As May walked back through the time zones of her company town for the last time, she stared at the hands of her watch. She could feel her mind adjusting to its tiny motions, its auto-syncing movements slowing down as she passed through each border. Company news and notifications pulsed over her vision in a palimpsest of coded text.
It meant nothing to her now.
“What will you do on the outside?” Raja had asked her that morning.
Her over-clocked mind offered a range of possibilities, but only one of them made sense.
“Get my life back together,” she had said.
Once, she was naive enough to believe that her mental enhancements would offer solutions to the problems in her personal life. After all, she had developed new patents and coded a submodule on robotic proprioception that would’ve taken years on the outside.
But this was only part of the life she had made for herself, and she finally understood that there were more important things to think about than patents and proprioception.
I can’t live this way anymore.
She could hear those words in the distant sound of cars passing outside, in the chiming of a clock tower, in the cries of children playing in a park. In the subjective space and time of her own mind, they were still too far away to reach.
“Get your life back together?” his doubting voice had echoed, staring at her as if those words had been arcane ciphers that needed to be translated. She could see his thoughts racing, trying to unpack the question into logical solutions. “Think of what you’ve sacrificed to be here.”
“I know what I’ve given up,” she had said.
Something has to give.
“Are you sick? Whatever it is, we can help you deal with it …”
It was common enough in a fast-town like hers. Some of the workers couldn’t take the strain of moving between zones. During their brief company breaks, the time-zone shifts would require careful adjustments at each level, allowing workers to acclimatize to faster or slower rates of clock-speed. Despite the precautions, there were still documented cases of permanently over-clocked minds, or workers suffering from mental time-lag, forced to live out their lives in the company towns.
“No, I’m not sick. But I won’t be coming back,” she had said, simply.
“Have you forgotten what it is we’re working towards here?” he had said. “It’s not just about changing the working conditions of the world outside. It’s about remaking the human condition itself.”
She had heard it all before. The edge of a human singularity was a dangerous place to be, but it was also a privilege.
Her time zone was often referred to as the eighth and inner circle on the outside, regarded with an equal measure of fear and respect. They were seen as wraiths, living out their lives for the sole purpose of CAD and code. For those on the inside, it was known as the pinnacle of productivity, the peak of human over-clocking. And she had worked her way up, knowing the risks involved, until she had all but forgotten what it meant to live on the outside.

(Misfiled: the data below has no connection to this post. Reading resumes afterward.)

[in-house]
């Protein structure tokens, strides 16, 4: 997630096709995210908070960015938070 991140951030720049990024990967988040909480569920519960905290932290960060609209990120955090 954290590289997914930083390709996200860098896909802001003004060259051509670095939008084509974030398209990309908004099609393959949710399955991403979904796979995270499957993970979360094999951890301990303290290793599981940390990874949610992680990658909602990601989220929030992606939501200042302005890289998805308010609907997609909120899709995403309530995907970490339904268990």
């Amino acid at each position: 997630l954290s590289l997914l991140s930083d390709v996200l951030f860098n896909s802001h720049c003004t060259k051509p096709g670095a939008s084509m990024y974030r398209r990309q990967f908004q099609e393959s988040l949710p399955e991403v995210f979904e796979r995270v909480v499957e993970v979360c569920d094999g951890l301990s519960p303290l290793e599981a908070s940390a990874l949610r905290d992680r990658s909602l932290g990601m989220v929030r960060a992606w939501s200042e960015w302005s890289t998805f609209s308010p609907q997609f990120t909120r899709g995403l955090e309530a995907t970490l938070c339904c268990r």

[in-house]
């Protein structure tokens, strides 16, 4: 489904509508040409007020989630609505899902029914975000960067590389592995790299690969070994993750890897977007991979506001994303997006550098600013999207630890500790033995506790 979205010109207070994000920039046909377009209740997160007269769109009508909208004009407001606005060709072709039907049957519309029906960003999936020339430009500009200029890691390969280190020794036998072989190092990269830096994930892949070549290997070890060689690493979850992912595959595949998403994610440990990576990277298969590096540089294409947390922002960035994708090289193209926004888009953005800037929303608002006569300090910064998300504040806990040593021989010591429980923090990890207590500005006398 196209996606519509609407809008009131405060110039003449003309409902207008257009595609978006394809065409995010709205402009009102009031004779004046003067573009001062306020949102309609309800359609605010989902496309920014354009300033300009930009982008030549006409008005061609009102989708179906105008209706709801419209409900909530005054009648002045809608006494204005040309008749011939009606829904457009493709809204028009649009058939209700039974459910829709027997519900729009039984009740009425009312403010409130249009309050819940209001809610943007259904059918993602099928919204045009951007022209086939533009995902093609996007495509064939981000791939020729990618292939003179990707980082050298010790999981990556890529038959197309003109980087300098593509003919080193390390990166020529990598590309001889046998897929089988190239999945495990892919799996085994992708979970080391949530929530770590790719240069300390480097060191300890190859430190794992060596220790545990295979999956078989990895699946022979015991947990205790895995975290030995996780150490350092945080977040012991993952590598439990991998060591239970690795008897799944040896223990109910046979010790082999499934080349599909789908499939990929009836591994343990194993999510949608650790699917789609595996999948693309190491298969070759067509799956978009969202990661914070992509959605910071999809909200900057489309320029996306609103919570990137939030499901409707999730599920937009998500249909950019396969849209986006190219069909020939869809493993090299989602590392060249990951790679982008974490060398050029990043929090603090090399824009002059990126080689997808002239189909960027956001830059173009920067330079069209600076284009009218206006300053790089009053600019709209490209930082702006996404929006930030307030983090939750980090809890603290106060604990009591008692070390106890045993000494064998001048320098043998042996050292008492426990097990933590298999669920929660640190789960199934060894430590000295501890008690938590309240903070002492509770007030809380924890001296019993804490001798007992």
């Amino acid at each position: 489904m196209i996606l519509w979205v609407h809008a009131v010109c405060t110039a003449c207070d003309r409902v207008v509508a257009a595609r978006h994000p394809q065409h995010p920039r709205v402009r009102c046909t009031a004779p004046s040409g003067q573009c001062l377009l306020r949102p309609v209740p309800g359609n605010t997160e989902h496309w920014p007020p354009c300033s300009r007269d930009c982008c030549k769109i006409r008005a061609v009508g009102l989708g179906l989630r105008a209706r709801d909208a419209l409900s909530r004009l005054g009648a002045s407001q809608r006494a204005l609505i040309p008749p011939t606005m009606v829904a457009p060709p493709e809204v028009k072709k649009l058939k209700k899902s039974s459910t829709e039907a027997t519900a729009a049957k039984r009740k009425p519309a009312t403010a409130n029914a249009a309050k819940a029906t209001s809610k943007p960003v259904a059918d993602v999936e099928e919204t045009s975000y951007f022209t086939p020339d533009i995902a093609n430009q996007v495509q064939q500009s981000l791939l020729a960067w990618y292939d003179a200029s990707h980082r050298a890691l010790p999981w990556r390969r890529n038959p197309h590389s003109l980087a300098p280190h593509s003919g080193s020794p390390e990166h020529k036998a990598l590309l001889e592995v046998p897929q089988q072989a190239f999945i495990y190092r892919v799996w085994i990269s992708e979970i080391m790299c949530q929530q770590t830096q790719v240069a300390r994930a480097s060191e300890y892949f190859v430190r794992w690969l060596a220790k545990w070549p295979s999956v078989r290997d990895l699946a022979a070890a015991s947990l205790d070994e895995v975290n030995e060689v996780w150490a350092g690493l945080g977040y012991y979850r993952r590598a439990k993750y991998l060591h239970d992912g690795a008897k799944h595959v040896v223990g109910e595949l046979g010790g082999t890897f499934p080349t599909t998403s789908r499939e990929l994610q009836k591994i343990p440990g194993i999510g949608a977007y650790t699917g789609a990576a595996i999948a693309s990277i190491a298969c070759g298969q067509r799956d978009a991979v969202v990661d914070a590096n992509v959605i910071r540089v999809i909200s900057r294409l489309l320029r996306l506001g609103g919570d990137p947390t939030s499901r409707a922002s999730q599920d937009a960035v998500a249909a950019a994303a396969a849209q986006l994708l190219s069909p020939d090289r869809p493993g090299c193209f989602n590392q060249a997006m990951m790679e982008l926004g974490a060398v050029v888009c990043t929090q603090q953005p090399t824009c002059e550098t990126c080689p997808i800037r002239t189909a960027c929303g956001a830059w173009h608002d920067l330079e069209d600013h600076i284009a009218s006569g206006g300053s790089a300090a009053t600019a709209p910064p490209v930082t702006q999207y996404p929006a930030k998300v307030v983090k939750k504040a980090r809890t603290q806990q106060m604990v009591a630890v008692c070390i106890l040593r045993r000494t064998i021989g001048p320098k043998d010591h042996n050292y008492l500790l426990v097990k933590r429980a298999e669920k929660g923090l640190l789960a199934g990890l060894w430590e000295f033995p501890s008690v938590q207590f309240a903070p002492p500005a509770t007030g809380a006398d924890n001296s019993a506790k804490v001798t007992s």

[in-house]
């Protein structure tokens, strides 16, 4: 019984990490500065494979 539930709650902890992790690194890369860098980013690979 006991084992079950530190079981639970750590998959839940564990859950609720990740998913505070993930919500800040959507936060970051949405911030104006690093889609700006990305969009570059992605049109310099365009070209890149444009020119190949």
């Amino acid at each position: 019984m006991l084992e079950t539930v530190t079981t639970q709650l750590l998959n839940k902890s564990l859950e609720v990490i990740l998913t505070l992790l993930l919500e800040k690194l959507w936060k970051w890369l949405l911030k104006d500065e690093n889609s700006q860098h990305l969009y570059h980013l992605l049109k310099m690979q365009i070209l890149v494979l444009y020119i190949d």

Maybe it would be better for the both of us if I left.
In that moment, she hadn’t been able to respond, the words too abstract and far-away; slow-motion sounds escaping through a long and languorous sigh. And when the realization had finally come that she had to make a choice, all she had wanted was to over-clock her mind, believing that it would give her a solution, a way out of her misery. But as she made her way through each time zone, she felt the space between them growing, until it seemed like a chasm she could no longer bridge. She was getting farther and farther away, each increment of enhancement putting more distance between them.
What if I leave the company?
How many times had she said that before?
Now that she was finally leaving, she had to wonder why it had taken her so long. The square buildings and the tea gardens and the company shops were full of scurrying motions. She walked by a crowd conversing in Goglot, a tiny cloud of private drones purring above them. She had spent years learning the native tongue of fast-towns, but for all its efficiency and compactness, it seemed so empty of meaning.
She fought through the time-lag, walking through the gate as carefully as she could, letting her natural proprioception take over. She closed her eyes and took off her watch, her mind slowing down, her thoughts syncing to the natural rhythms around her. She could only hope that they would mean something to her again.
“Am I late?” a thin voice said, slow and beautiful. It stretched and held itself in her mind. She opened her eyes then, and felt the time and distance between them closing.
A slow smile came to her lips as she reached out to bridge that final space and said: “You’re just in time. You’re just in time.”
Nature 553, 540 (2018)